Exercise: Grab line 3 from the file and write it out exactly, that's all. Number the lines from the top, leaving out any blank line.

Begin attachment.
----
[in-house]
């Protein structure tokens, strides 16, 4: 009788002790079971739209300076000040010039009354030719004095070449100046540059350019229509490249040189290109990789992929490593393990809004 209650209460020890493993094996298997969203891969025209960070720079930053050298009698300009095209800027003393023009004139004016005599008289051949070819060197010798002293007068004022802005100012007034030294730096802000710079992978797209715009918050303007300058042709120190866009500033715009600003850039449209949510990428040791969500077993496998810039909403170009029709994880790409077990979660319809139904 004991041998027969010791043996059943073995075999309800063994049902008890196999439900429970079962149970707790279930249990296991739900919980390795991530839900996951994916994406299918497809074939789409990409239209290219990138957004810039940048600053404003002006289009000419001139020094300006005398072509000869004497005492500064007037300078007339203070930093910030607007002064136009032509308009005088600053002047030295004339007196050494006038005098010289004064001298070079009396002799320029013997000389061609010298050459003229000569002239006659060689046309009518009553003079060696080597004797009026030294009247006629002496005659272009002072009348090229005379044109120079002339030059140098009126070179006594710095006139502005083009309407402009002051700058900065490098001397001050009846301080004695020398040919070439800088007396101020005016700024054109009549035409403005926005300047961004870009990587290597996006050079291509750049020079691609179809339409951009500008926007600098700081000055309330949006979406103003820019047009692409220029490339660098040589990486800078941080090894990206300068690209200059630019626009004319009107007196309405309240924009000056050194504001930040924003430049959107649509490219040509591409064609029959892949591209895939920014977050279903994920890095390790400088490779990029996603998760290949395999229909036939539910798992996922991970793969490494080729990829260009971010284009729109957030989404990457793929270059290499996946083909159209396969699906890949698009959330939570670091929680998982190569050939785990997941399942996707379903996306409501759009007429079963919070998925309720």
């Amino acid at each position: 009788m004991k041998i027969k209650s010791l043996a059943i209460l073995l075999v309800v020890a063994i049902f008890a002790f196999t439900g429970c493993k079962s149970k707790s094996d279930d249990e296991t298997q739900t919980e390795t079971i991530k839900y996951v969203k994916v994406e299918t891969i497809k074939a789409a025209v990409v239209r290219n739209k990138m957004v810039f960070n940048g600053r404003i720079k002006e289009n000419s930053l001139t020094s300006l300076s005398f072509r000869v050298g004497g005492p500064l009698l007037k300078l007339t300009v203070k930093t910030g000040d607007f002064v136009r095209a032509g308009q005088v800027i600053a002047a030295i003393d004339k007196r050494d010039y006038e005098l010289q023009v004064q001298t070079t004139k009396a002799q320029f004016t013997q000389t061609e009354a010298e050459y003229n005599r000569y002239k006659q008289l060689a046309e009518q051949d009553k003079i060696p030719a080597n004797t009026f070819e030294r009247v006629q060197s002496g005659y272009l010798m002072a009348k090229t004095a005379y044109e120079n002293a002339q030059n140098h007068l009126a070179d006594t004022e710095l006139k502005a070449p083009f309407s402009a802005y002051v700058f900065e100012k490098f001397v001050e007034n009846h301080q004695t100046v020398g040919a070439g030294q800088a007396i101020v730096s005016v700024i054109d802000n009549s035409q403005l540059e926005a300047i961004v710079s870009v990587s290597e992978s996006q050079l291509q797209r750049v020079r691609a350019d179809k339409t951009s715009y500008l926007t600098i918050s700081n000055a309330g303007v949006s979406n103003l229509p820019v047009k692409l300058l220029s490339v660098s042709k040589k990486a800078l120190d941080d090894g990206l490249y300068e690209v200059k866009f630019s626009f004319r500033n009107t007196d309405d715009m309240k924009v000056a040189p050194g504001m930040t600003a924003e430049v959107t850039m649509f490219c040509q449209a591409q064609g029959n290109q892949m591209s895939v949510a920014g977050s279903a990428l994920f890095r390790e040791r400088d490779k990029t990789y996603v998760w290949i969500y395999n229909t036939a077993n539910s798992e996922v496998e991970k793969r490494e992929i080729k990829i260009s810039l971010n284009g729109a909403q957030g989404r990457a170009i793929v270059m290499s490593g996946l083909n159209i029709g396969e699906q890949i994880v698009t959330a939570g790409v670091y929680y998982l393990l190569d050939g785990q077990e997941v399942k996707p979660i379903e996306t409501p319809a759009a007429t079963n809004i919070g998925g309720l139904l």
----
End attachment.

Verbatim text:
């Amino acid at each position: 009788m004991k041998i027969k209650s010791l043996a059943i209460l073995l075999v309800v020890a063994i049902f008890a002790f196999t439900g429970c493993k079962s149970k707790s094996d279930d249990e296991t298997q739900t919980e390795t079971i991530k839900y996951v969203k994916v994406e299918t891969i497809k074939a789409a025209v990409v239209r290219n739209k990138m957004v810039f960070n940048g600053r404003i720079k002006e289009n000419s930053l001139t020094s300006l300076s005398f072509r000869v050298g004497g005492p500064l009698l007037k300078l007339t300009v203070k930093t910030g000040d607007f002064v136009r095209a032509g308009q005088v800027i600053a002047a030295i003393d004339k007196r050494d010039y006038e005098l010289q023009v004064q001298t070079t004139k009396a002799q320029f004016t013997q000389t061609e009354a010298e050459y003229n005599r000569y002239k006659q008289l060689a046309e009518q051949d009553k003079i060696p030719a080597n004797t009026f070819e030294r009247v006629q060197s002496g005659y272009l010798m002072a009348k090229t004095a005379y044109e120079n002293a002339q030059n140098h007068l009126a070179d006594t004022e710095l006139k502005a070449p083009f309407s402009a802005y002051v700058f900065e100012k490098f001397v001050e007034n009846h301080q004695t100046v020398g040919a070439g030294q800088a007396i101020v730096s005016v700024i054109d802000n009549s035409q403005l540059e926005a300047i961004v710079s870009v990587s290597e992978s996006q050079l291509q797209r750049v020079r691609a350019d179809k339409t951009s715009y500008l926007t600098i918050s700081n000055a309330g303007v949006s979406n103003l229509p820019v047009k692409l300058l220029s490339v660098s042709k040589k990486a800078l120190d941080d090894g990206l490249y300068e690209v200059k866009f630019s626009f004319r500033n009107t007196d309405d715009m309240k924009v000056a040189p050194g504001m930040t600003a924003e430049v959107t850039m649509f490219c040509q449209a591409q064609g029959n290109q892949m591209s895939v949510a920014g977050s279903a990428l994920f890095r390790e040791r400088d490779k990029t990789y996603v998760w290949i969500y395999n229909t036939a077993n539910s798992e996922v496998e991970k793969r490494e992929i080729k990829i260009s810039l971010n284009g729109a909403q957030g989404r990457a170009i793929v270059m290499s490593g996946l083909n159209i029709g396969e699906q890949i994880v698009t959330a939570g790409v670091y929680y998982l393990l190569d050939g785990q077990e997941v399942k996707p979660i379903e996306t409501p319809a759009a007429t079963n809004i919070g998925g309720l139904l």